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  1. Found my current band through PS 8 years ago and still with'em. Good luck to the site
  2. Bruce Thomas of Elvis Costello & The Attractions runs a blog at www.brucethomas.co.uk and he frequently answers questions via blog posts. BB
  3. Each unto their own, peeps. It's harmless enough. At best, it's another way of sharing with community. At worst, it's a platform for arseholes. But that's the internet for you... I've posted half a dozen or so bass playing vids to YT, and have watched many others. It helps me pick up tricky basslines of songs that my band will often end up covering, and I'm happy to give back with songs or basslines that I like from players I admire. I've had some moderate praise for this, but never any negative feedback. Granted, I don't dress up like a drag queen or anything else outrageous. But I suppose performance and entertainment are parts of the job description of being a musician; the medium that people choose is irrelevant, and I suppose YT is as good as any. Groove on, BB
  4. It can't hurt can it? And seems to have done us no harm...
  5. Doesn't sound too unusual to me. We're normally asked to start at 9 or 9.30, and play 2x60 with a 30 min break. We play 15 songs per set, so are normally happy for the break. By the end of the night, including encores, we've often played nearly 40 songs. On this basis we do about 45 gigs per year. A bugbear for me concerning professionalism is seeing frontmen/women read or play from music stands...
  6. There are few things worse than watching a band make it up as they go along. It's hardly professional. Very early in my current band's days, a DJ friend told me we were great, but shouldn't faff about so much between songs. Everybody took this to heart and now we always romp through a 33-song set with virtually no breathers. People love it, and a set list is essential for this. That doesn't mean to say we always stick to it rigorously - if the tumbleweed starts flowing, we'll promote a poppier song in the list. But we always generally know where we are going. We also rotate the set list for different gigs, to prevent boredom in ourselves. Fortunately we have a large repertoire to choose from, which is handy if additional encores are called for. BB
  7. [quote name='rogerstodge' timestamp='1387022147' post='2307478'] nice one Boris, whereabouts do you play? [/quote] Cheers rogerstodge We play mostly in the Midlands - the West Midlands mainly, but also the surrounding counties. Last gig of the year tonight in Sutton Coldfield, which also happens to be our 200th. There's a link to our site in my sig below. And you? BB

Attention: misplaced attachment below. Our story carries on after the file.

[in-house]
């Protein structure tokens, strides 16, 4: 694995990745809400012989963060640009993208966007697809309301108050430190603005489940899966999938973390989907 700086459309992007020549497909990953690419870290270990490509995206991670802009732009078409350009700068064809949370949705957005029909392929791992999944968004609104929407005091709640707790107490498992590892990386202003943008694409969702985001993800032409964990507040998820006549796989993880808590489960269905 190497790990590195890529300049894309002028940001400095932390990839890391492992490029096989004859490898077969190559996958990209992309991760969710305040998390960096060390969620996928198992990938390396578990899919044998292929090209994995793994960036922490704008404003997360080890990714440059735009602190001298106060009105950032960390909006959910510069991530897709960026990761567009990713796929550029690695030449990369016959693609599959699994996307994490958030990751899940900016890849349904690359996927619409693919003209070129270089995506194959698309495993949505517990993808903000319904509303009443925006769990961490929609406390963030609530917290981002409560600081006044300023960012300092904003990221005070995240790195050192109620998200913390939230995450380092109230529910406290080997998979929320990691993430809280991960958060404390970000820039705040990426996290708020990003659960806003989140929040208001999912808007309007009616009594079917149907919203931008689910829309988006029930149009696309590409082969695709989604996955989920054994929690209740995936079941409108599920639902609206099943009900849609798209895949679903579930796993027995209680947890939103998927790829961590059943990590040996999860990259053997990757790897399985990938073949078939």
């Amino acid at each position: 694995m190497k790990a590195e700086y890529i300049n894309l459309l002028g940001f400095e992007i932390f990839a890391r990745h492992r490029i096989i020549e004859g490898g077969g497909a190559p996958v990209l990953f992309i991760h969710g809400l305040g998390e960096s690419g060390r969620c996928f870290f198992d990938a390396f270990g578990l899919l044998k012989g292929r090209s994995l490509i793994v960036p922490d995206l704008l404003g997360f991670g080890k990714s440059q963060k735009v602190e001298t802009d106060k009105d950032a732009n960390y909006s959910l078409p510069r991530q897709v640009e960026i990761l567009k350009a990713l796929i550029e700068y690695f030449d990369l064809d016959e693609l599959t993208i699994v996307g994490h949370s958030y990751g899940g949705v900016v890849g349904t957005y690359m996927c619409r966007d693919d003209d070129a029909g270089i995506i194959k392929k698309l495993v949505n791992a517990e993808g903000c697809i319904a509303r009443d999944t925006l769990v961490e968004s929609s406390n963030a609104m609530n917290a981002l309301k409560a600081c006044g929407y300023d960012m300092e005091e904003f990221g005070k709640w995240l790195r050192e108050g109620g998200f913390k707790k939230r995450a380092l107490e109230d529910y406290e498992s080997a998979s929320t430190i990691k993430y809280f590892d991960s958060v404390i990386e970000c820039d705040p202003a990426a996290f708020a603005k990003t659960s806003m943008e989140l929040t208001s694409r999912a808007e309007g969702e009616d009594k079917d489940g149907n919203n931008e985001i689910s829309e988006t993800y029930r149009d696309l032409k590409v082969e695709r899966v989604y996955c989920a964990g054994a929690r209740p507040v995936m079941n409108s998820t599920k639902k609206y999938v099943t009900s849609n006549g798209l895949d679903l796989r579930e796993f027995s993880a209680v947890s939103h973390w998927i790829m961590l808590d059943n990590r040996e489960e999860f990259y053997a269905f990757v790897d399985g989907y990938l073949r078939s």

8. Blimey. I think that our lot and rogerstodge are cut from the same cloth...: We'll be playing this lot later tonight... Should i stay or should i go Human fly Blitzkrieg bop Pretty vacant Love comes in spurts Peaches Can’t stand losing you Baby does good sculptures White man in hammersmith palais Uncontrollable urge Goo goo muck Sonic reducer Watching the detectives My perfect cousin I wanna be sedated Neat neat neat Homicide Teenage kicks Eton rifles Hong kong garden Hit me with your rhythm stick New rose Sound of the suburbs Staring at the rude boys Suspect device Transmission London calling Pump it up Passenger Gangsters My Sharona Turning japanese Ca plane pour moi Banana splits Ever fallen in love Get over you God save the queen Sheena I fought the law Jilted john Sex drugs and rock n roll Love will tear us apart
  9. I had the privilege of watching ID & the B's in Warwick not long before ID died. It was a stellar show, but they only played 11 songs. At the end I was shouting like mad for more, but also felt the poor fella desperately deserved a lie down. A while afterwards I had the pleasure of meeting Chaz Jankel and NWR at a B's gig and they recalled that very gig in Warwick, and commented on how very poorly ID had been. I'm glad the B's are still around, but can't help missing the original 'jockey'. BB
  10. I personally wouldn't let it into an airport without a flight case/hard case, but I've seen people transport larger things on those conveyor belts, and I've taken guitars in their hard cases myself. It's just not for the faint-hearted, and Matski's 'throwing-down-the-stairs' analogy probably isn't far off. I'm also not sure if putting a used-but-immaculate amp in a brand new box might raise questions at NZ customs. It's unlikely that it was delivered by air in the first place - it was most likely shipped in a, well... ship. Which leaves the possibility of shipping by container vessel. I suppose it will depend on how long you're planning to be in NZ, what else you're taking, 'n all that. This may or may not be helpful: http://www.anglopacific.co.uk If I'd seen your amp about 6 months ago I'd have bitten your arm off. I'd long been looking for a 2x12 lightweight combo but couldn't afford a new Tecamp. Ended up with a GK MB212. Bestaluck, BB
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